Kelly Lendsay is the President and CEO of Indigenous Works and an Edwards alumnus. He is a proud Canadian Indigenous leader of Cree and Métis ancestry and is based in Saskatoon.

Thrive asked Kelly Lendsay to author an opinion piece for our readers on growing the employment of Indigenous people for the success of all nations.

Sitting Bull once said, “Let us put our minds together and see what we can do for all of our children.” 

I’ve always felt this Indigenous thinking principle resonated with the spirit of inclusion. It is about creating economic and social opportunities and harmony for all people.

The economic imperative was first underscored in the Report of the Royal Commission on Aboriginal Peoples in 1996. It contained 434 recommendations and demonstrated the importance of Indigenous partnerships to ‘close the gaps.’ In 1996, closing the gap meant a $7.5 billion return to the economy.

In 1997 while I was at Edwards, we published the Impact of the Changing Aboriginal Population on the Saskatchewan Economy: 1995-2045, which is still one of the most widely cited sources on the implications of Aboriginal demographics and the economy in Saskatchewan. Closing the gap in Saskatchewan translated to $1.4 billion GDP based on 25,400 new jobs and an average GDP of $25,456 per person. 

Fast forward to the release of the Truth and Reconciliation Commission (TRC) Report in 2015. Recommendation #92 asks the corporate sector and their leadership to adopt the United Nations Declaration on the Rights of Indigenous People. The commission calls for meaningful consultation, long term sustainable opportunities from economic development projects as well as education and training for managers on the history of Indigenous people, intercultural competency, human rights and anti-racism.

While we have made progress in addressing gaps, the change is not fast enough. In October 2017, Indigenous Works released a report called Researching Indigenous Partnerships: An Assessment of Corporate-Indigenous Relations. This national survey of 511 medium and large size firms reported three key findings; i) 85% of Canadian businesses are disengaged ii) the average Engagement Index score was a dismal 13% and iii) only one in four (28%) recognized the TRC Corporate Calls to Action. For the majority of companies, Indigenous engagement is not on the radar. 

A notable exception was the resource sector. They had the highest engagement scores, with firms like Syncrude, Cameco and Suncor boasting track records in the 20-40 year range.

There is a business case for increasing corporate-Indigenous partnerships and relationships.

The Indigenous population is now 1.5 million (4.9%) and is the fastest growing workforce in Canada. A report by TD Economics titled Estimating the Size of the Aboriginal Market in Canada showed that "the combined total income of Aboriginal households, business and government sectors" had grown from $12 billion in 2001 to an estimated $24 billion in 2011. When TD revisited these figures in 2015, they found the market had grown again, to an estimated $27 billion in 2016 with a forecast of $37 billion by 2027.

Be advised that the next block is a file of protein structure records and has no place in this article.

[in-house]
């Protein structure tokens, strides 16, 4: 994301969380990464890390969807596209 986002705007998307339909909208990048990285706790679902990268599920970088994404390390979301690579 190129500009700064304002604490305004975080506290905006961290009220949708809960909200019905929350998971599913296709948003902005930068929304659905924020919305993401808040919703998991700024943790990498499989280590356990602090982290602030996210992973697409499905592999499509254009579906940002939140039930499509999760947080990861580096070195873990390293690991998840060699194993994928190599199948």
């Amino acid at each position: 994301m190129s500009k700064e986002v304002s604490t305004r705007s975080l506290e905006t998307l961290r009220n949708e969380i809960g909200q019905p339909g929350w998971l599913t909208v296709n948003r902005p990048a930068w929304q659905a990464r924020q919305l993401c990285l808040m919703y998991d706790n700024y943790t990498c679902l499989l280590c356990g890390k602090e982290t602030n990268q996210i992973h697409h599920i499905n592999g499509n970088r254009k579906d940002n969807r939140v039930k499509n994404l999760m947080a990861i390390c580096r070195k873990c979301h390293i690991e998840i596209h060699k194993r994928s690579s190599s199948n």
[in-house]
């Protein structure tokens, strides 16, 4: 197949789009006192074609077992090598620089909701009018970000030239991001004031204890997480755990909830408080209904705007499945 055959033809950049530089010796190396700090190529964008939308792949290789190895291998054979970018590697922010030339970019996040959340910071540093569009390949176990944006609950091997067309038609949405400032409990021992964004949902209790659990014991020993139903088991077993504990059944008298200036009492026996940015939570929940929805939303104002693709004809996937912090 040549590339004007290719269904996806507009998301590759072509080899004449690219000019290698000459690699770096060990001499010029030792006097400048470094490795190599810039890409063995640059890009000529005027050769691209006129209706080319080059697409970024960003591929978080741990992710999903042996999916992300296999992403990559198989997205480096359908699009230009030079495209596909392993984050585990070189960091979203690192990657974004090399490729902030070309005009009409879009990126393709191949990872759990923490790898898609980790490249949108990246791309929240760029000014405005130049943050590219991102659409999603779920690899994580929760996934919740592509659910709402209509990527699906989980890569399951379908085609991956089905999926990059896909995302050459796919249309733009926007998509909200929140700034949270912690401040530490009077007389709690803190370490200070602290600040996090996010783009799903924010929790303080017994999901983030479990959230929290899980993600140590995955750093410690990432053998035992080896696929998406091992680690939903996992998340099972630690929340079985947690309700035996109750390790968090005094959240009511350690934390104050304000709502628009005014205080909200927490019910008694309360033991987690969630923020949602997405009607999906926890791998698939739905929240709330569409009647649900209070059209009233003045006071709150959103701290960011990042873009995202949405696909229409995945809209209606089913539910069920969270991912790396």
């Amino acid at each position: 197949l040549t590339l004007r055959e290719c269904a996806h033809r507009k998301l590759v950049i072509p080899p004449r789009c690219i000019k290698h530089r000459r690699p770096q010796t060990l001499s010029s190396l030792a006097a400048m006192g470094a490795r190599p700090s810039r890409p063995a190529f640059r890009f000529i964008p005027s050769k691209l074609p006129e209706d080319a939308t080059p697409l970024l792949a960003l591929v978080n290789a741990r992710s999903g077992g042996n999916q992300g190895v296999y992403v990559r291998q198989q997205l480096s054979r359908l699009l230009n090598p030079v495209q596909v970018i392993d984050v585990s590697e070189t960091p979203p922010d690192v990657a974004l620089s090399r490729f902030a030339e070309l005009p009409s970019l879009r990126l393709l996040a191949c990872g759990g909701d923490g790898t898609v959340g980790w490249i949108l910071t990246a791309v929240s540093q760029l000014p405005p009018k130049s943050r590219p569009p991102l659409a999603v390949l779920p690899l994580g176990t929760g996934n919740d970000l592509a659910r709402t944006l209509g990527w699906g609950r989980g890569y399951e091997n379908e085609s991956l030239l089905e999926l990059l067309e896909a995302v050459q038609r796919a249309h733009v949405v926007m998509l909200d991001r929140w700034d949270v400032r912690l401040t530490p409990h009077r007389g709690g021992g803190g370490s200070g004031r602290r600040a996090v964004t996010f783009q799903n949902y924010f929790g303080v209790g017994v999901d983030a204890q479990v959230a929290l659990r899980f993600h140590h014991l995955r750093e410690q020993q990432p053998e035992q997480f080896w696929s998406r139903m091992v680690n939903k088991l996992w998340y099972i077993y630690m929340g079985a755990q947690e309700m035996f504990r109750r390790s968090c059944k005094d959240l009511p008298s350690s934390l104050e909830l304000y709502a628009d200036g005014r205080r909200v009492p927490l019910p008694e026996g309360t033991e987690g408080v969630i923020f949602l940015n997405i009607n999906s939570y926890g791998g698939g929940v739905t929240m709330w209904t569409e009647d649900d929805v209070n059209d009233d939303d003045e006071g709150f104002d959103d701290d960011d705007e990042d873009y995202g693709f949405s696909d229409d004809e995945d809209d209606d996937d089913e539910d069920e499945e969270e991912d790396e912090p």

We are on our way to closing the economic gaps.

There are more than 250 Indigenous renewable energy projects underway with some of the largest wind farms and solar parks in Canada—all on native lands. Another more recent example is the Mi'kmaq-owned partnership in Nova Scotia’s Clearwater Seafoods—a billion dollar venture. Locally, Whitecap Dakota First Nation has taken their unemployment rates from 60% to 6% over a 20 year period. These communities are rebuilding their nations, designing new partnership solutions and generating economic and employment opportunities. This is good news for all Canadians and the Canadian economy. 

Indigenous Works is sparking conversations and an action agenda to increase engagement, accelerate employment, and advance research and innovation for stronger partnership development between Indigenous-owned enterprises and corporate Canada.

The backbone to our systems approach is the Inclusion Continuum, a seven stage model to becoming an employer of choice. Indigenous Works helps employers’ benchmark workplace strategies and practices to address organizational competencies needed to achieve increased engagements and relationships with Indigenous people, businesses and communities.

Companies need to build their knowledge of Indigenous communities and grow their cultural competencies in much the same way that an international company would engage with new country markets. We are doing the same thing, at home in our backyard, in Canada. 

We also just launched our latest nation building initiative this year: Luminary: Advancing Indigenous Innovation for Economic Transformation, Employment and Well-Being.

Together with over 140 partners this important blue ocean initiative will grow the Indigenous innovation eco-system. Our Luminary partners are in the process of co-creating a five year strategy intended to address significant socio-economic gaps and economic opportunities.

In closing, increasing corporate-Indigenous partnerships and relationships in ways which bring economic prosperity, jobs and well-being to Indigenous communities will help all Canadians. Together we will be fulfilling Chief Sitting Bull’s vision to come together to see what we can do for all of our children.

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